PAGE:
This Is Your Life

Lou Costello (21 Nov. 1956)

TV Episode  |   |  Biography, Family, Reality-TV
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Beloved comedian Lou Costello is the subject, detailing his partnership with Bud Abbott, his unsuccessful start in 1920s Hollywood, and the tragic drowning of Lou's not quite 1 year old son Lou Jr., nicknamed Butch.

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Title: Lou Costello (21 Nov 1956)

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Cast

Episode credited cast:
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Himself
Carole Costello ...
Herself
Chris Costello ...
Herself
...
Himself
Paddy Costello-Humphreys ...
Herself
...
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Edward Sherman ...
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Beloved comedian Lou Costello is the subject, detailing his partnership with Bud Abbott, his unsuccessful start in 1920s Hollywood, and the tragic drowning of Lou's not quite 1 year old son Lou Jr., nicknamed Butch.

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21 November 1956 (USA)  »

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1.33 : 1
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User Reviews

 
A great screen clown who worked tirelessly to hide an aching heart
15 January 2015 | by (Youngstown,Ohio) – See all my reviews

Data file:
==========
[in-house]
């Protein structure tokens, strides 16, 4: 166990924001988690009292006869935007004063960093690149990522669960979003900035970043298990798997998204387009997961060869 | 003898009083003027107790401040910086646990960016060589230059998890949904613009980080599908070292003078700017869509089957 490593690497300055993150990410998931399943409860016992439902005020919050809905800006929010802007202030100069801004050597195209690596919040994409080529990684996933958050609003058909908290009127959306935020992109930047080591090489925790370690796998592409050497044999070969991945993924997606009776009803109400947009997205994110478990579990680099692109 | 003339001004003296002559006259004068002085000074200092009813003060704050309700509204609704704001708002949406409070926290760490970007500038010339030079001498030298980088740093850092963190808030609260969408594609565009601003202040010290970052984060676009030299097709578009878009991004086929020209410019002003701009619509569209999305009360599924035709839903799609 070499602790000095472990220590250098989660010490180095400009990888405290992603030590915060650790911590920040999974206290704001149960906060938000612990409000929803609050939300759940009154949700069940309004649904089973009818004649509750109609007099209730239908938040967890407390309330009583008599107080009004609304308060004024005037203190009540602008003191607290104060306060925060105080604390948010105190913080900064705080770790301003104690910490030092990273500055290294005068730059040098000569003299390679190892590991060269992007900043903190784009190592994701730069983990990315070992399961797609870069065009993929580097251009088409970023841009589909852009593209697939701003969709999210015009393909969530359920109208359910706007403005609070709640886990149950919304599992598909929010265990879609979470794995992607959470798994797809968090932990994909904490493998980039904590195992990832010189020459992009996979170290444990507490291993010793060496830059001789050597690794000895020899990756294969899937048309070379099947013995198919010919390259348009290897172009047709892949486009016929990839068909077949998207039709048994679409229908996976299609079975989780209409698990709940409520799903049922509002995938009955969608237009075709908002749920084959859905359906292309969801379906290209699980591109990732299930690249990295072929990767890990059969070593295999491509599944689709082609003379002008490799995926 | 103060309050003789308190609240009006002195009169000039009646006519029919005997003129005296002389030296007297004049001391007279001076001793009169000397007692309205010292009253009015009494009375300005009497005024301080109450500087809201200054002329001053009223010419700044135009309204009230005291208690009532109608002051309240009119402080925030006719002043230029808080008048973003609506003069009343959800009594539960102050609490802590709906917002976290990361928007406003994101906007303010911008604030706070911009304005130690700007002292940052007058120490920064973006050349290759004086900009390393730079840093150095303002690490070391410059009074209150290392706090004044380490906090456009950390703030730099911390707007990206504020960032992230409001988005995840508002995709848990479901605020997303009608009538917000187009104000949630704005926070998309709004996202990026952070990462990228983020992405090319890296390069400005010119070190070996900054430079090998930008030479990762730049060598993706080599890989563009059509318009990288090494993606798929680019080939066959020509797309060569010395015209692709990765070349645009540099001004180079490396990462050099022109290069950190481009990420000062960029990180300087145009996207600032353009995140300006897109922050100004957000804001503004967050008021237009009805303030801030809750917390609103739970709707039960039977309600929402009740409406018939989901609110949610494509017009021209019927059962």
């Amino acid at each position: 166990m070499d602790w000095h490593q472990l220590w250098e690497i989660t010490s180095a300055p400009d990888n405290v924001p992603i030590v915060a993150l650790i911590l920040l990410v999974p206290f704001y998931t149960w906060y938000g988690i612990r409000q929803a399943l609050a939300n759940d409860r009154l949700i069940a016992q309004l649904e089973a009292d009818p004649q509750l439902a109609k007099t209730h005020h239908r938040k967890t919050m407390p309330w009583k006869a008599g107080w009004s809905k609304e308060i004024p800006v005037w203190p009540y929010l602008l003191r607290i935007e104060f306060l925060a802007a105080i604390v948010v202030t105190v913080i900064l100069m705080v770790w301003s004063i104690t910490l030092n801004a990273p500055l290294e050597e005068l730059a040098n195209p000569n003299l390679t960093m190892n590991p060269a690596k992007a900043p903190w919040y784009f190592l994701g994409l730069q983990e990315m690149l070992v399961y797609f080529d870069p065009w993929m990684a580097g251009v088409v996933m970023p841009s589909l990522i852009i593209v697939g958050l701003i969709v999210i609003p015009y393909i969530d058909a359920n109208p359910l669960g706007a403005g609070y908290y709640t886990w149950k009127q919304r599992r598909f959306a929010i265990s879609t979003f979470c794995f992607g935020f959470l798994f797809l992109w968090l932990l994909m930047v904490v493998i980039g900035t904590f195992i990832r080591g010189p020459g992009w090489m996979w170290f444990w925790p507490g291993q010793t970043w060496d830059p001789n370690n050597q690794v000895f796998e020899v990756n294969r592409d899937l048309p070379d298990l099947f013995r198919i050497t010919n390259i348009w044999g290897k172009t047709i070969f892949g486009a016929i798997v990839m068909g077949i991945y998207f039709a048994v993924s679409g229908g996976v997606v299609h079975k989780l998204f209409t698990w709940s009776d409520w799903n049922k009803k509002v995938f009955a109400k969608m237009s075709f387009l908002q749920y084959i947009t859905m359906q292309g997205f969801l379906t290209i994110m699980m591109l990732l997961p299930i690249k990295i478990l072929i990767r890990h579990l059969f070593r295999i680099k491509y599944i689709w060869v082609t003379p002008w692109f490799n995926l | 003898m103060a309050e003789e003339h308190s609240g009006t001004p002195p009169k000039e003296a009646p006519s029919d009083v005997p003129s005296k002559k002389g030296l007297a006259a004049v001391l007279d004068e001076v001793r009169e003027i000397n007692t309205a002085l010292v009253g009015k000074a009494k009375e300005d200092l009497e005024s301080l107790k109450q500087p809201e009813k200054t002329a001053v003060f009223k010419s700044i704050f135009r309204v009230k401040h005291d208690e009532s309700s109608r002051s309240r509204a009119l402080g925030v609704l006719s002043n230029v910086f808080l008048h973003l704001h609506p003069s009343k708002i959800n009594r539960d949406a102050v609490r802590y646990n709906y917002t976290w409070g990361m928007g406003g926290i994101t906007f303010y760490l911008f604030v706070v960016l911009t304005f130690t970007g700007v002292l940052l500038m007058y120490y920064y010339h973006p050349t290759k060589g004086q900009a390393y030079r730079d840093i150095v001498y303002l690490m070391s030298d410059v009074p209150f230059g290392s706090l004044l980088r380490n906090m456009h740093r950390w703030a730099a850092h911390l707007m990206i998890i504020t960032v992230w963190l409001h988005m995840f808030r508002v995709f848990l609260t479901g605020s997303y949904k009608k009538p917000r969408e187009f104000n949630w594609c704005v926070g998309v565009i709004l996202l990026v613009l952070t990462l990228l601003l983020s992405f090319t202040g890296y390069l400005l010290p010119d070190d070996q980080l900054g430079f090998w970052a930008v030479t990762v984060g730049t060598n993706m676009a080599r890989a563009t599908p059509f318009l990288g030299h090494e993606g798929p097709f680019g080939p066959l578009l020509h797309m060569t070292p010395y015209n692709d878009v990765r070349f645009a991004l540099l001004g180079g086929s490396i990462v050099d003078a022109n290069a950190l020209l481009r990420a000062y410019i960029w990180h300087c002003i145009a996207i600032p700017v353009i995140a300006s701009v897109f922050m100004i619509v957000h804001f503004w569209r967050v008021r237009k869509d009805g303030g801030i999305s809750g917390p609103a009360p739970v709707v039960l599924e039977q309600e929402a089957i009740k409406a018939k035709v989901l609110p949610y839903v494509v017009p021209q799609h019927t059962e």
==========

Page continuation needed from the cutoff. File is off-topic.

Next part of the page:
Nov 21 1956 saw this broadcast as one of the very last appearances together of Abbott and Costello, the latter a poignant subject, shocked but not displeased at being surprised. We learn about his sports crazy youth in his hometown of Paterson, New Jersey (I wonder if Paterson's Bert Wheeler was watching?), where he earned his status as free throwing champ of the entire state, his short lived boxing career, followed by an unsuccessful stint in 1920s Hollywood as no better than a stuntman/extra, changing his last name from Cristillo to Costello in honor of actress Helene Costello. Bud Abbott warmly talks of their partnership, especially the 1945 rift in which they 'magnified a difference of opinion.' By far the most riveting story is told by the team's longtime manager Eddie Sherman (the main subject of the Bob Thomas book BUD AND LOU), discussing the tragic death of Costello's beloved son Lou Jr., who drowned in the family swimming pool after getting loose from his playpen. His father had only just recovered from a year long bout with rheumatic fever, heroically going on to perform that same night on his radio show to keep his promise to his little boy. Lou's look of sorrow is quickly replaced by joy at meeting some of the other children he had met and/or taken care of, such as a young girl known as 'Goldilocks,' and a once paralyzed young man now able to greet his benefactor by running onto the stage. The show closes with his receiving a wristwatch as a gift from orphans living at the youth foundation he began in honor of his late son, and a scene gathering together his wife, three daughters, two grandchildren, and even his mother. A wonderful tribute to an often underrated performer whose aching heart led him to strive that much harder to bring happiness to others. The saddest postscript to this 1956 broadcast is that both Lou and wife Anne were deceased by the end of 1959, just three years later.


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